Designing Romance Covers: What Works?

What’s the best way to design a book cover for a genre you aren’t familiar with? What if it goes wrong, despite your best efforts? Iditarod Nights, Cindy Hiday’s adventurous romance set in Alaska, is the first romance that Ooligan Press has published. Because of this, we did a lot of market research so we could market the book in the best way possible. However, this research didn’t extend to cover design as much as it should have.

Every book that Ooligan publishes gets pitched to our distributor, Ingram, approximately six months before the launch date. The project manager speaks with a handful of sales representatives from Ingram and reviews the key selling points, the marketing and publicity highlights, and any other unique ways we plan on marketing the book and getting it in front of readers. When I spoke with Ingram last fall, I was a bit surprised to hear that our original cover design was not quite romance-y enough. But they were absolutely right—our previous cover design didn’t show readers enough about the budding romance between Claire and Dillon, nor was it as eye-catching as it could have been.

With that in mind, we (that is, Denise Morales Soto—our design lead—and Des Hewson, another Oolie who graciously volunteered their time to design a new cover) scrambled a bit to develop a new cover-design plan and put that plan into practice. We knew we didn’t want a bodice-ripper, too much focus on the couple themselves, any half-naked bodies, or anything that was mainly focused on typography. We wanted to create an effective romance cover without compromising the Ooligan style, but the pressure was on to stay on schedule.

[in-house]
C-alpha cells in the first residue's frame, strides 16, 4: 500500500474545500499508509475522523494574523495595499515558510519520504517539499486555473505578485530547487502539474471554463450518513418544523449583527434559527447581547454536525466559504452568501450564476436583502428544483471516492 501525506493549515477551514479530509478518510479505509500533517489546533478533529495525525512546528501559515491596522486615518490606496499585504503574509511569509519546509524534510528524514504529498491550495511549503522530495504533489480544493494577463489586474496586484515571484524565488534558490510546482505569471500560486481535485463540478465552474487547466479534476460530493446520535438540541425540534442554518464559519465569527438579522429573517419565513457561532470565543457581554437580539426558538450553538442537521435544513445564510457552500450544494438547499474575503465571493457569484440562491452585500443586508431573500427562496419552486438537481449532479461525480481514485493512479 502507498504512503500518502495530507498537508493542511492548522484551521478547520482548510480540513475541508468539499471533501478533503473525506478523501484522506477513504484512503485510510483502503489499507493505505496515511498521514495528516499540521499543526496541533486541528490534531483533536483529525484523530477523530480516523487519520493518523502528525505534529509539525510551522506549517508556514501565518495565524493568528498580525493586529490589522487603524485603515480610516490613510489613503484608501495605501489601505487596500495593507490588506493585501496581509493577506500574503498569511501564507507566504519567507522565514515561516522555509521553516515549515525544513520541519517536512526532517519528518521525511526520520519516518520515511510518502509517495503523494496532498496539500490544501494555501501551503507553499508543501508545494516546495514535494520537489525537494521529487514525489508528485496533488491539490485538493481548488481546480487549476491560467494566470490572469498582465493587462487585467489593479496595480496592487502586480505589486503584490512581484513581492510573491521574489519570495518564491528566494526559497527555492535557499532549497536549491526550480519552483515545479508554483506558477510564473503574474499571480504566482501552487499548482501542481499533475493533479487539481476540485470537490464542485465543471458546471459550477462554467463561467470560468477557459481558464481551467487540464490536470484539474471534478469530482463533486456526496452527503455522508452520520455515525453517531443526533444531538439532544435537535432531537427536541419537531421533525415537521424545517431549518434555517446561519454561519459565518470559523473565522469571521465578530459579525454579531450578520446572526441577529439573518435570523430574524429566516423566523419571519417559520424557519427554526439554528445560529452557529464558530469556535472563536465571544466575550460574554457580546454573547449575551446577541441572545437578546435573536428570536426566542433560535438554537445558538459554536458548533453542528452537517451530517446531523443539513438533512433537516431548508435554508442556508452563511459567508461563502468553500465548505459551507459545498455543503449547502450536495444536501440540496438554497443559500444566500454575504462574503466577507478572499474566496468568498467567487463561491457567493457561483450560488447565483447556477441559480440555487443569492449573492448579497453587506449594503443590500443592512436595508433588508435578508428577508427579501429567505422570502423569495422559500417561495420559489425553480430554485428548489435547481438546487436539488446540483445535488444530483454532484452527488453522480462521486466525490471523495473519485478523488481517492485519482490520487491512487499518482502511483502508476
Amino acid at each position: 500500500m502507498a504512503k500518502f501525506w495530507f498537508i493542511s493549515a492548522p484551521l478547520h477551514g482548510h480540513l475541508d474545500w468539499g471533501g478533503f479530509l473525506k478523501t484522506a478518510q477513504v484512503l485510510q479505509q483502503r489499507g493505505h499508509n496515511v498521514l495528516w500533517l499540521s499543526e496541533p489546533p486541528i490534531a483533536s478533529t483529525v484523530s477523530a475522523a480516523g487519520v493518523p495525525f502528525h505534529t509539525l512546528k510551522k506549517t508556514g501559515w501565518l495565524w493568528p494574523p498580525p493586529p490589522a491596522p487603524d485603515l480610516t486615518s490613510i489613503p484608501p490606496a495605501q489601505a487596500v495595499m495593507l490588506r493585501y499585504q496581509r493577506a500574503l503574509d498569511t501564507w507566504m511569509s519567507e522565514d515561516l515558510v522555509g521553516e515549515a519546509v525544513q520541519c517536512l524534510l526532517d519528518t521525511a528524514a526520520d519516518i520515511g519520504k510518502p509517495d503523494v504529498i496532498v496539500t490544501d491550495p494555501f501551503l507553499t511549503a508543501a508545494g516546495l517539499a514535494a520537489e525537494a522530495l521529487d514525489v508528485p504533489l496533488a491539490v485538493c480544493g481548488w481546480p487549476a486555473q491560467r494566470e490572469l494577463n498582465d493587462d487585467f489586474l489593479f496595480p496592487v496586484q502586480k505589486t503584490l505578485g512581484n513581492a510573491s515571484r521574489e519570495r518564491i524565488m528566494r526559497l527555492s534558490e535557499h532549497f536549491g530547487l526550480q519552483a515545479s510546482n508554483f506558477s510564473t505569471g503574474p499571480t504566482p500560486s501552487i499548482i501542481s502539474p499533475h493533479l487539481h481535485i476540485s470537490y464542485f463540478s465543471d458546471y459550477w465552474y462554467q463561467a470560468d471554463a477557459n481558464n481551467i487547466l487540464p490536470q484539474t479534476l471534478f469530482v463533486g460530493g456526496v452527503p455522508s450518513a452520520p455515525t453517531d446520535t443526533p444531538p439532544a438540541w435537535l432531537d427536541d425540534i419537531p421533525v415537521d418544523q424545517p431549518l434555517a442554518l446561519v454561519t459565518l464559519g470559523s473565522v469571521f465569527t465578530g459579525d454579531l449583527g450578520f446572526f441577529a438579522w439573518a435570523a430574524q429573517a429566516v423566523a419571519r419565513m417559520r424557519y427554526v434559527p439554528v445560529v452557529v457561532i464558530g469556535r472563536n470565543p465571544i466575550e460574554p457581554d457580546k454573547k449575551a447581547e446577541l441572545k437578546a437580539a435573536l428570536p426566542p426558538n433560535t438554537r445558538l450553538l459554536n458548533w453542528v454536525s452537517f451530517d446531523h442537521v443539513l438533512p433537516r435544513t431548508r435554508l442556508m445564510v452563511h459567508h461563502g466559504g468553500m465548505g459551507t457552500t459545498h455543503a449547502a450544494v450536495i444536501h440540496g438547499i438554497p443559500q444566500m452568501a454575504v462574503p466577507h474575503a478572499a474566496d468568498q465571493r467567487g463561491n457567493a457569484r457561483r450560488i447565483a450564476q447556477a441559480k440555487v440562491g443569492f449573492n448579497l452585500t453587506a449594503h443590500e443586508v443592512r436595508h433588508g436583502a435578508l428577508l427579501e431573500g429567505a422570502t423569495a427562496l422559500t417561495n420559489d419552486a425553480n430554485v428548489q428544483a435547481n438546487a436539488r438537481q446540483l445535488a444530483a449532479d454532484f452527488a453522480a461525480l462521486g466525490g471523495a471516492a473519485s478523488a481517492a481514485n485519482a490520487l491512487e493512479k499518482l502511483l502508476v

When I asked Denise what she thought about the whole experience, this is what she said: “We had less than two weeks to reimagine a cover, do market research, lay out some mock-ups, and finalize a cover—that’s a lot of work with not a lot of time! It’s not easy to hear that you need to scrap a project and start over, especially when it’s one that you’ve already put so much time and work into. But it’s important to adapt and listen when people are telling you that something isn’t working, especially when it’s coming from the people that are trying to sell your book. We believe in all the books that we acquire at Ooligan, and we want to give them all a fighting chance in the market.”

Wise words from our design lead. After the rush to get the new cover designed and tweaked as needed, we ended up with an absolutely gorgeous, eye-catching cover. It featured a strong romance element while keeping the snow and the aurora borealis from our previous design. We moved forward with the confidence that we would attract the readers we wanted.

So, when it comes to designing romance book covers, what works? It depends on your press, the content of the book, and the readers you want to target. Iditarod Nights is not an erotic romance novel or a bodice-ripper, so we didn’t have any close-up shots of half-naked individuals. Many recent romance covers focus on typography, but we wanted to keep the elements of the aurora borealis and the snow-flecked trees. Additionally, Iditarod Nights is a relatively light romance, so it made sense for us to split the focus between the setting (the snowy trees, the aurora borealis, and the starry Alaskan sky) and the couple. The design of our new cover made the most sense for our book.